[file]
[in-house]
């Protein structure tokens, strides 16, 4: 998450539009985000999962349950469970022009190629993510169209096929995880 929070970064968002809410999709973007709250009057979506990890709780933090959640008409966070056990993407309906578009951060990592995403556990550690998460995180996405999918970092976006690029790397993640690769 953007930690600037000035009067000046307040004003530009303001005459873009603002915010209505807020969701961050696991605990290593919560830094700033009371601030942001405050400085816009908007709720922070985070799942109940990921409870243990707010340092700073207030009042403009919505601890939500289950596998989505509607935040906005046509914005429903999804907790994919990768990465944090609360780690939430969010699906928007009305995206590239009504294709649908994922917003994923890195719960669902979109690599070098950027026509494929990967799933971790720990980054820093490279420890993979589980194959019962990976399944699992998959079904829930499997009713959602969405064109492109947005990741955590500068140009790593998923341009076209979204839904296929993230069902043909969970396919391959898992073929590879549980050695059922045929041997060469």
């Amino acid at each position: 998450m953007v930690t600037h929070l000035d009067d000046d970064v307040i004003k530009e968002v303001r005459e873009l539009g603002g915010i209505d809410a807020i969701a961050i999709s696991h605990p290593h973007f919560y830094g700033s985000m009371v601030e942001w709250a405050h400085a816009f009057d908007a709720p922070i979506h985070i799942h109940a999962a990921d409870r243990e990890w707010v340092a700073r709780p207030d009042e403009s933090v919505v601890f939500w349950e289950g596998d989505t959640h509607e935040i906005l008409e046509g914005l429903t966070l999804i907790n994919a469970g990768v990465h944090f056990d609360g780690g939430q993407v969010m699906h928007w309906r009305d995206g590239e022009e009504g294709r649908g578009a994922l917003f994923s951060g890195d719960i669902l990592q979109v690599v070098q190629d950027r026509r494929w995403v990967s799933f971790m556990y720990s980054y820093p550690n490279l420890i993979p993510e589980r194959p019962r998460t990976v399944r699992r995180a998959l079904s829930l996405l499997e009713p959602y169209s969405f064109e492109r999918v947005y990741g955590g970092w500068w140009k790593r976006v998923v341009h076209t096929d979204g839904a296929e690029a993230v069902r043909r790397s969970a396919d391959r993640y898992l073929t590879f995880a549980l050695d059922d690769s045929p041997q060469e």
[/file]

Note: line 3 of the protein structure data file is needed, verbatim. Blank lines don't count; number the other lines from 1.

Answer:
């Amino acid at each position: 998450m953007v930690t600037h929070l000035d009067d000046d970064v307040i004003k530009e968002v303001r005459e873009l539009g603002g915010i209505d809410a807020i969701a961050i999709s696991h605990p290593h973007f919560y830094g700033s985000m009371v601030e942001w709250a405050h400085a816009f009057d908007a709720p922070i979506h985070i799942h109940a999962a990921d409870r243990e990890w707010v340092a700073r709780p207030d009042e403009s933090v919505v601890f939500w349950e289950g596998d989505t959640h509607e935040i906005l008409e046509g914005l429903t966070l999804i907790n994919a469970g990768v990465h944090f056990d609360g780690g939430q993407v969010m699906h928007w309906r009305d995206g590239e022009e009504g294709r649908g578009a994922l917003f994923s951060g890195d719960i669902l990592q979109v690599v070098q190629d950027r026509r494929w995403v990967s799933f971790m556990y720990s980054y820093p550690n490279l420890i993979p993510e589980r194959p019962r998460t990976v399944r699992r995180a998959l079904s829930l996405l499997e009713p959602y169209s969405f064109e492109r999918v947005y990741g955590g970092w500068w140009k790593r976006v998923v341009h076209t096929d979204g839904a296929e690029a993230v069902r043909r790397s969970a396919d391959r993640y898992l073929t590879f995880a549980l050695d059922d690769s045929p041997q060469e």